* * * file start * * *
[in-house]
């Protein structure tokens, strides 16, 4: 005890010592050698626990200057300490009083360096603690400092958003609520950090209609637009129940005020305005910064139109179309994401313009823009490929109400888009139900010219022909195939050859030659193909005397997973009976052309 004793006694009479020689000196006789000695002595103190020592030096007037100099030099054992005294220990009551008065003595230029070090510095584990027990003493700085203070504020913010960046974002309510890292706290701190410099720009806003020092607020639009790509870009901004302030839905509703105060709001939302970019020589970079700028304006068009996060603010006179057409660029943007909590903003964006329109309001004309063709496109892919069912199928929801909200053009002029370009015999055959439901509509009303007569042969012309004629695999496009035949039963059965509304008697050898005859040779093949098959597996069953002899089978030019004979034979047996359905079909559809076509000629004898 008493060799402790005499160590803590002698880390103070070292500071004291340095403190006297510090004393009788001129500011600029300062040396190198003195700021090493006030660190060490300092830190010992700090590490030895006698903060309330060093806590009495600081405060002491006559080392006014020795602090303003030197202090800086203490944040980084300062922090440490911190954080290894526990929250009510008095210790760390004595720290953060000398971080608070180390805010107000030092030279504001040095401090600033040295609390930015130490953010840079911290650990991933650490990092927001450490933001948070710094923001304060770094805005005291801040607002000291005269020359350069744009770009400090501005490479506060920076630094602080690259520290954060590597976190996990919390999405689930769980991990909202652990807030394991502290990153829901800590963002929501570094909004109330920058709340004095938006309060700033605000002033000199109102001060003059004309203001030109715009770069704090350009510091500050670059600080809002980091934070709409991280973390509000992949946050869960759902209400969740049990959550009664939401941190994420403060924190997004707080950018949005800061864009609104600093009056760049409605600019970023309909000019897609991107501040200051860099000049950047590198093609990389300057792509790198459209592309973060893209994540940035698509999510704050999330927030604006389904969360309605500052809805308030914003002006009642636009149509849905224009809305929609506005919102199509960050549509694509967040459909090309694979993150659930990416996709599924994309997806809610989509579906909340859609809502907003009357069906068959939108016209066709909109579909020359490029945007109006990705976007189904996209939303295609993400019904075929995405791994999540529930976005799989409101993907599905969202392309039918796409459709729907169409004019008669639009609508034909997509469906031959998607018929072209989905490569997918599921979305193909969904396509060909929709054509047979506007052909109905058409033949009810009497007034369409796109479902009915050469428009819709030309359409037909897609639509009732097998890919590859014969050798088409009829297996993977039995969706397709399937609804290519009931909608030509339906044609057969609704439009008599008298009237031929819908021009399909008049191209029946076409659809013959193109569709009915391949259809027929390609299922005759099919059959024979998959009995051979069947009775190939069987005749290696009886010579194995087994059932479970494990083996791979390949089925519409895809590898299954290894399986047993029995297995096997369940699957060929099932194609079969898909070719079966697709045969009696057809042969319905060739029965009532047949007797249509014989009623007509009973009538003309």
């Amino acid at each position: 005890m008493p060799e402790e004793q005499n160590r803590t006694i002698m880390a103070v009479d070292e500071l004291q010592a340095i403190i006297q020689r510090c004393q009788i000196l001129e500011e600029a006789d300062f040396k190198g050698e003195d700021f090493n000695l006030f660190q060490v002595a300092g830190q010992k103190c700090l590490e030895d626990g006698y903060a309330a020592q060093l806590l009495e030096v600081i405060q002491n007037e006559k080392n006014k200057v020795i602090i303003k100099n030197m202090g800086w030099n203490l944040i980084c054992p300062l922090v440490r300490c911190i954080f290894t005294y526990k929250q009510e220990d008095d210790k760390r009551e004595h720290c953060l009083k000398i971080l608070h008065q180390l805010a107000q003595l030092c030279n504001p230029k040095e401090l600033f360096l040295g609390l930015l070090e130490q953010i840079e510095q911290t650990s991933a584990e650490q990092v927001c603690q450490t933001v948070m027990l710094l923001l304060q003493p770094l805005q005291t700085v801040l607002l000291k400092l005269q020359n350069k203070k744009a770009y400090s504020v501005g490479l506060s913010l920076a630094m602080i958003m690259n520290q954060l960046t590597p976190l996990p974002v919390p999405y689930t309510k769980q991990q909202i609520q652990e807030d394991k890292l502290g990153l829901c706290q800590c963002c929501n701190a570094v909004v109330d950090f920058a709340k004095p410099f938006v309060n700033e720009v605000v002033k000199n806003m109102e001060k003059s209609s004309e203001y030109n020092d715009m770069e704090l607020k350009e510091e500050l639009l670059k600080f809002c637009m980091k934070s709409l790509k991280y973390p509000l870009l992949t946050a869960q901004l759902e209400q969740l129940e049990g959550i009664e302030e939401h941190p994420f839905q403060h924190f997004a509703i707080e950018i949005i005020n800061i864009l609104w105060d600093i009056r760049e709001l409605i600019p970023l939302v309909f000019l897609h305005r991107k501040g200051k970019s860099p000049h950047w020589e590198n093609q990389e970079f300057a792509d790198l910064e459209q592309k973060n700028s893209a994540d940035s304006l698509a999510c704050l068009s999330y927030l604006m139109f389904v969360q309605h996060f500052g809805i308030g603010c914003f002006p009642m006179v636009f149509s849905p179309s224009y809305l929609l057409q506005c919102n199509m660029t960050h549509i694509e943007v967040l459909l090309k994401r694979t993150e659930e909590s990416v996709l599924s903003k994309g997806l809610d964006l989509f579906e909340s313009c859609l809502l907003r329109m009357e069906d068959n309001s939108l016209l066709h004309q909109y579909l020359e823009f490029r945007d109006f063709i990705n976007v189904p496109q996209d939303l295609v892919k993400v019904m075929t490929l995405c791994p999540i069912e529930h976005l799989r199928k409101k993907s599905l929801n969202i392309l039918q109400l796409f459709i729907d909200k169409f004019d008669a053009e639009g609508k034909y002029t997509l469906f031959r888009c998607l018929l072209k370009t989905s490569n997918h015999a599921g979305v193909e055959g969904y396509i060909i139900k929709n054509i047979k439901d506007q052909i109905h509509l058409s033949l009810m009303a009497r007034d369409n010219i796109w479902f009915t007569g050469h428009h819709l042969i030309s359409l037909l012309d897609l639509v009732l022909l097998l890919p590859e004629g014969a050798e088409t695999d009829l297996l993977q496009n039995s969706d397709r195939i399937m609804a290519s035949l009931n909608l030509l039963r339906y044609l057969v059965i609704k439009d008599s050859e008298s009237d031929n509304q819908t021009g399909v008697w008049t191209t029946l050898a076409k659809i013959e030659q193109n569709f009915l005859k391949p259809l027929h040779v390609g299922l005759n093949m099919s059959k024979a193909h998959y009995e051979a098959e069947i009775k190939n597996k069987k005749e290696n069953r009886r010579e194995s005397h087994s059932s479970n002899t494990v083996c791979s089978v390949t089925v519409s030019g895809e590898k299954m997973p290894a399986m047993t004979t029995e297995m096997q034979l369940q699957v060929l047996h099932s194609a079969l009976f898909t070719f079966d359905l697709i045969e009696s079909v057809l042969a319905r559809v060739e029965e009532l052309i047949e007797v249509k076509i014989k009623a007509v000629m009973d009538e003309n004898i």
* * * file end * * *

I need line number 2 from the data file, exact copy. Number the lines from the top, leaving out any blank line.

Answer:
């Protein structure tokens, strides 16, 4: 005890010592050698626990200057300490009083360096603690400092958003609520950090209609637009129940005020305005910064139109179309994401313009823009490929109400888009139900010219022909195939050859030659193909005397997973009976052309 004793006694009479020689000196006789000695002595103190020592030096007037100099030099054992005294220990009551008065003595230029070090510095584990027990003493700085203070504020913010960046974002309510890292706290701190410099720009806003020092607020639009790509870009901004302030839905509703105060709001939302970019020589970079700028304006068009996060603010006179057409660029943007909590903003964006329109309001004309063709496109892919069912199928929801909200053009002029370009015999055959439901509509009303007569042969012309004629695999496009035949039963059965509304008697050898005859040779093949098959597996069953002899089978030019004979034979047996359905079909559809076509000629004898 008493060799402790005499160590803590002698880390103070070292500071004291340095403190006297510090004393009788001129500011600029300062040396190198003195700021090493006030660190060490300092830190010992700090590490030895006698903060309330060093806590009495600081405060002491006559080392006014020795602090303003030197202090800086203490944040980084300062922090440490911190954080290894526990929250009510008095210790760390004595720290953060000398971080608070180390805010107000030092030279504001040095401090600033040295609390930015130490953010840079911290650990991933650490990092927001450490933001948070710094923001304060770094805005005291801040607002000291005269020359350069744009770009400090501005490479506060920076630094602080690259520290954060590597976190996990919390999405689930769980991990909202652990807030394991502290990153829901800590963002929501570094909004109330920058709340004095938006309060700033605000002033000199109102001060003059004309203001030109715009770069704090350009510091500050670059600080809002980091934070709409991280973390509000992949946050869960759902209400969740049990959550009664939401941190994420403060924190997004707080950018949005800061864009609104600093009056760049409605600019970023309909000019897609991107501040200051860099000049950047590198093609990389300057792509790198459209592309973060893209994540940035698509999510704050999330927030604006389904969360309605500052809805308030914003002006009642636009149509849905224009809305929609506005919102199509960050549509694509967040459909090309694979993150659930990416996709599924994309997806809610989509579906909340859609809502907003009357069906068959939108016209066709909109579909020359490029945007109006990705976007189904996209939303295609993400019904075929995405791994999540529930976005799989409101993907599905969202392309039918796409459709729907169409004019008669639009609508034909997509469906031959998607018929072209989905490569997918599921979305193909969904396509060909929709054509047979506007052909109905058409033949009810009497007034369409796109479902009915050469428009819709030309359409037909897609639509009732097998890919590859014969050798088409009829297996993977039995969706397709399937609804290519009931909608030509339906044609057969609704439009008599008298009237031929819908021009399909008049191209029946076409659809013959193109569709009915391949259809027929390609299922005759099919059959024979998959009995051979069947009775190939069987005749290696009886010579194995087994059932479970494990083996791979390949089925519409895809590898299954290894399986047993029995297995096997369940699957060929099932194609079969898909070719079966697709045969009696057809042969319905060739029965009532047949007797249509014989009623007509009973009538003309």